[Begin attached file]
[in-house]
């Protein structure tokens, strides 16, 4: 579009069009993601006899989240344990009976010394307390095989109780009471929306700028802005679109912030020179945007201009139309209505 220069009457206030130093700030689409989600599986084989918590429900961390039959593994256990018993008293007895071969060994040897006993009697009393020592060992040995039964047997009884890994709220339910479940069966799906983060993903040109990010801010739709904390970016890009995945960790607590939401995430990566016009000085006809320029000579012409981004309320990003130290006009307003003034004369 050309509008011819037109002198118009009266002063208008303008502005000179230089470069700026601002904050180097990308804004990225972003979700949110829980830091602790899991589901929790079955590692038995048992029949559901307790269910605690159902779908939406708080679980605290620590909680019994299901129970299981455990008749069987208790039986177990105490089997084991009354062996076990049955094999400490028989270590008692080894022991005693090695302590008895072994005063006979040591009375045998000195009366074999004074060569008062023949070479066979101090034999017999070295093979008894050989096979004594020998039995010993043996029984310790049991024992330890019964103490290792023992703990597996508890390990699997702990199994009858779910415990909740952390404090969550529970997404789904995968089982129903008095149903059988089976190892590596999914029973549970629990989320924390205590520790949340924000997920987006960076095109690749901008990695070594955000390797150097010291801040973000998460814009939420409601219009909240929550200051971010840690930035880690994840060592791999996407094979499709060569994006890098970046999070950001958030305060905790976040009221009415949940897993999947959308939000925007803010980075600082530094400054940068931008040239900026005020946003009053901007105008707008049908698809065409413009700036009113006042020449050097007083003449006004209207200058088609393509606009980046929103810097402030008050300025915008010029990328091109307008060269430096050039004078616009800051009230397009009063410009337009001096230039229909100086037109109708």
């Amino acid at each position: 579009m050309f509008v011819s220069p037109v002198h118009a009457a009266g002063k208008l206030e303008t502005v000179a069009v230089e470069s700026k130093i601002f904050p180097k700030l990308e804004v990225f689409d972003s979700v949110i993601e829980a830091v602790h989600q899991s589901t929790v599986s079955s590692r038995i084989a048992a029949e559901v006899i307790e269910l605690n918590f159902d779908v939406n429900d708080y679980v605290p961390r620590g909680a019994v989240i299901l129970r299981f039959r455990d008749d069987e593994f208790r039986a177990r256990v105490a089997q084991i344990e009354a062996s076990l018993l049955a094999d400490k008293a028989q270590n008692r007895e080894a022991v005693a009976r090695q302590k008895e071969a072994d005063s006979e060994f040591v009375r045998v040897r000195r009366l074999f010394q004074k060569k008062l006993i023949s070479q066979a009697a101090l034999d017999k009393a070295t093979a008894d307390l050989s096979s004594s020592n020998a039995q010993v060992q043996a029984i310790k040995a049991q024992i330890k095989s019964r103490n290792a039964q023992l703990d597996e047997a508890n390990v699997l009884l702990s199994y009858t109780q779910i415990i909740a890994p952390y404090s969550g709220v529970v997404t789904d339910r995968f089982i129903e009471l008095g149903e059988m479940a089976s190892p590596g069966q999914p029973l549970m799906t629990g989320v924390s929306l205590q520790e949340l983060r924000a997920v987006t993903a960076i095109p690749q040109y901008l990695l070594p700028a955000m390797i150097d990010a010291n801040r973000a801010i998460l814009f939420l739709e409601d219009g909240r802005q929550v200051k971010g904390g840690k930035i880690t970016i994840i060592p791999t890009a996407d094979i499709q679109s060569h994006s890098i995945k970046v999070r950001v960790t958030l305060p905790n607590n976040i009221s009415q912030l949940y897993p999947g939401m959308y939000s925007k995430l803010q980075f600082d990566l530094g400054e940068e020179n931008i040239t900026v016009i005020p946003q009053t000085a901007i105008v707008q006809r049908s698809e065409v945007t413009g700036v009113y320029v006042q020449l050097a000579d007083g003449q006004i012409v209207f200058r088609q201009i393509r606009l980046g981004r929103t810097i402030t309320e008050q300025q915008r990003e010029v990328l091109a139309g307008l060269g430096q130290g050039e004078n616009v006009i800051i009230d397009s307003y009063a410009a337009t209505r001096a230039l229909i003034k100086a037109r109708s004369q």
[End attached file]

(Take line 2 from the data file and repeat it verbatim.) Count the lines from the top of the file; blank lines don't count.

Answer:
């Protein structure tokens, strides 16, 4: 579009069009993601006899989240344990009976010394307390095989109780009471929306700028802005679109912030020179945007201009139309209505 220069009457206030130093700030689409989600599986084989918590429900961390039959593994256990018993008293007895071969060994040897006993009697009393020592060992040995039964047997009884890994709220339910479940069966799906983060993903040109990010801010739709904390970016890009995945960790607590939401995430990566016009000085006809320029000579012409981004309320990003130290006009307003003034004369 050309509008011819037109002198118009009266002063208008303008502005000179230089470069700026601002904050180097990308804004990225972003979700949110829980830091602790899991589901929790079955590692038995048992029949559901307790269910605690159902779908939406708080679980605290620590909680019994299901129970299981455990008749069987208790039986177990105490089997084991009354062996076990049955094999400490028989270590008692080894022991005693090695302590008895072994005063006979040591009375045998000195009366074999004074060569008062023949070479066979101090034999017999070295093979008894050989096979004594020998039995010993043996029984310790049991024992330890019964103490290792023992703990597996508890390990699997702990199994009858779910415990909740952390404090969550529970997404789904995968089982129903008095149903059988089976190892590596999914029973549970629990989320924390205590520790949340924000997920987006960076095109690749901008990695070594955000390797150097010291801040973000998460814009939420409601219009909240929550200051971010840690930035880690994840060592791999996407094979499709060569994006890098970046999070950001958030305060905790976040009221009415949940897993999947959308939000925007803010980075600082530094400054940068931008040239900026005020946003009053901007105008707008049908698809065409413009700036009113006042020449050097007083003449006004209207200058088609393509606009980046929103810097402030008050300025915008010029990328091109307008060269430096050039004078616009800051009230397009009063410009337009001096230039229909100086037109109708």